I invariably spend my summers during even-numbered years reporting and opining on Hawaii politics.

Not this year.

While I’m back on the beat in time for the Aug. 11 primary, I spent much of June and July in foreign airports, airplanes, buses, taxis, shuttles, restaurants and hotels.

The 2018 Jefferson Fellowships, part of the East-West Center, gives journalists from the United States, Asia and the Pacific Islands a chance to experience the following:

the unique opportunity to gain on-the-ground perspectives and build international networks to enhance their reporting through an intensive one-week education and dialogue seminar at the East-West Center in Honolulu followed by a two-week reporting tour in the Asia Pacific-U.S. region.

“Woo-hoo!” I thought when I learned that I had been named a Jeff fellow. “Travel city! Party time!”

My first assumption was correct: We journeyed to Singapore, Manila, Kuala Lumpur and Kota Kinabalu, which is in the Borneo part of Malaysia. I’m still recovering from jet lag.

Another day, another meal: The 2018 Jefferson Fellows with East-West Center alumni in Singapore.

East-West Center

My second assumption was wrong: It was a hell of a lot of work, full days and then some of meetings, panels, symposia, dialogues and events. The subject was what appeared to be the dry-as-toast-without-butter topic of “Populism, Identity and the State of Democracy in Southeast Asia.”

As it turns out, it was a profession-transforming adventure for me, one that made me feel a whole lot better about the state of journalism in this Era of Fake News. It also made me worry about just how fragile emerging democracies can be and the attraction of political strongmen.

Here’s a few takeaways.

Singapore Is Very Clean

The sovereign city-state at the southern tip of the Malaysian peninsula is home to over 5 million people living on an island half the size of Oahu. And yet I saw nary a scrap of trash nor any dilapidated structures.

I also saw no homeless people. It’s like what Honolulu could be, except that it’s ruled by a dynastic autocracy and there are restrictions on the selling or importing of most types of chewing gum.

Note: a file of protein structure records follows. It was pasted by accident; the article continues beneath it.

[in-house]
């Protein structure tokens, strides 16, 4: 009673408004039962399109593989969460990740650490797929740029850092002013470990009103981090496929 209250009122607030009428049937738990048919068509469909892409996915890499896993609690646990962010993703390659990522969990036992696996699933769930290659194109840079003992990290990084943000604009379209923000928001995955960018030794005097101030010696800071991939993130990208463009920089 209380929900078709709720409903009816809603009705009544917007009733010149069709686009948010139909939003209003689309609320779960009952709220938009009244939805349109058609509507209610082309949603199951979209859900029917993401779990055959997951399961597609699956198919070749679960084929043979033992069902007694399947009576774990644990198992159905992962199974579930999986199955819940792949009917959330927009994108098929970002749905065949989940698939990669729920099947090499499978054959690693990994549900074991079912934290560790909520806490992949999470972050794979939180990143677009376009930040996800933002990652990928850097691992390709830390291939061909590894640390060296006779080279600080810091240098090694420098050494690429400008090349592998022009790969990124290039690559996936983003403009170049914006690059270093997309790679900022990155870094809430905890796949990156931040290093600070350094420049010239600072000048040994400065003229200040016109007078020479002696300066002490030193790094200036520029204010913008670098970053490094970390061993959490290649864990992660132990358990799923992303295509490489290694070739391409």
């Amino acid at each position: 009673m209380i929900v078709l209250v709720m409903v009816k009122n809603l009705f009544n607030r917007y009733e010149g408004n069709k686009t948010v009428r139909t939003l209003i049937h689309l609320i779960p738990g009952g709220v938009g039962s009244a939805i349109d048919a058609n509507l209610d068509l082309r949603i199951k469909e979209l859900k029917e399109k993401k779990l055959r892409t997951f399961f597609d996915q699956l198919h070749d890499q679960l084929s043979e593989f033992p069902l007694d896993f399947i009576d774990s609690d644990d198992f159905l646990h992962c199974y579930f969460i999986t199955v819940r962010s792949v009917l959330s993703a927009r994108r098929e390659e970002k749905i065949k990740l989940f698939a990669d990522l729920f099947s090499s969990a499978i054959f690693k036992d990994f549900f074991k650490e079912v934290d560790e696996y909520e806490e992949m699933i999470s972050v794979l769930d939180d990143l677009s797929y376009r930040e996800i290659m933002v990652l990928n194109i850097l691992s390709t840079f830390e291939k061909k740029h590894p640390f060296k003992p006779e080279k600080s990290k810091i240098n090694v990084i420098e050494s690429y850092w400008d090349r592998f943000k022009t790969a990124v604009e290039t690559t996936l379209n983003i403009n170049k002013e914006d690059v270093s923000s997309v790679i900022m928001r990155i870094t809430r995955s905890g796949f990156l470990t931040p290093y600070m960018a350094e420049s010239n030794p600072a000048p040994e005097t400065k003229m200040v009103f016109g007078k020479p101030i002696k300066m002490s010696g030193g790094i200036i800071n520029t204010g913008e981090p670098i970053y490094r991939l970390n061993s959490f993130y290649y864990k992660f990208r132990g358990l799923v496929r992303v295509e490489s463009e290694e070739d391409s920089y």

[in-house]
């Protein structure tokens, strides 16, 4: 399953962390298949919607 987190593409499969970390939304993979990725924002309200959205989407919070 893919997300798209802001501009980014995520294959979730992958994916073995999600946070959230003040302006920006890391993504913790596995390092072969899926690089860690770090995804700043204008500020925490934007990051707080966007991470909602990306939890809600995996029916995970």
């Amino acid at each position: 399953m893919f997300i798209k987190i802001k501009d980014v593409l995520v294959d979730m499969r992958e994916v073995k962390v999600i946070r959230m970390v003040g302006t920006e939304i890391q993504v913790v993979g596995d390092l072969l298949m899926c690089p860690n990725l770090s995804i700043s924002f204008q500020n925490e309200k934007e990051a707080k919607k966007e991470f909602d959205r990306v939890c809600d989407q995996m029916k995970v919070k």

Singapore was the location of the EWC-sponsored International Media Conference, which focused a lot on the state of journalism vis-à-vis fake news. The location was fortuitous, given that Donald Trump and Kim Jung Un had just met in Singapore.

A conference highlight was a presentation followed by a Q&A with Michelle Giuda, the U.S. Assistant Secretary of State, Bureau of Public Affairs. Her talk was titled “America: Empowering Individual Voices Worldwide in the Age of Real-Time and AI,” but audience members were more interested in asking her what it was like to work for an administration where falsehoods are generated with some regularity.

No gum, please: The conference hall for the East-West Center media forum in Singapore.

Chad Blair/Civil Beat

“How much credibility do you have when you are coming from an administration where your president is a source of  disinformation himself? Do people still believe that you’re serious?”

That question came from fellow Jeff Emily R. Schultheis, a freelancer working in Berlin whose work has appeared in The Atlantic and Foreign Policy

Not surprisingly, Giuda disagreed with Schultheis and, sounding like Sarah Huckabee Sanders, explained how the administration engages with the media and encourages dialogue and conversation.

Then came this followup from another Jeff, Ashley Westerman, an associate producer for NPR’s “Morning Edition.”

“I just want to clarify, because you keep saying that we are having this healthy debate and that people are empowered to make the decision about whether or not they believe media is true,” Westerman asked. “I just want to make sure and clarify that you are saying that it’s OK that President Trump debates facts and introduces alternative narratives and realities into the dialogue. That’s part of the debate we are having and you’re OK with that?”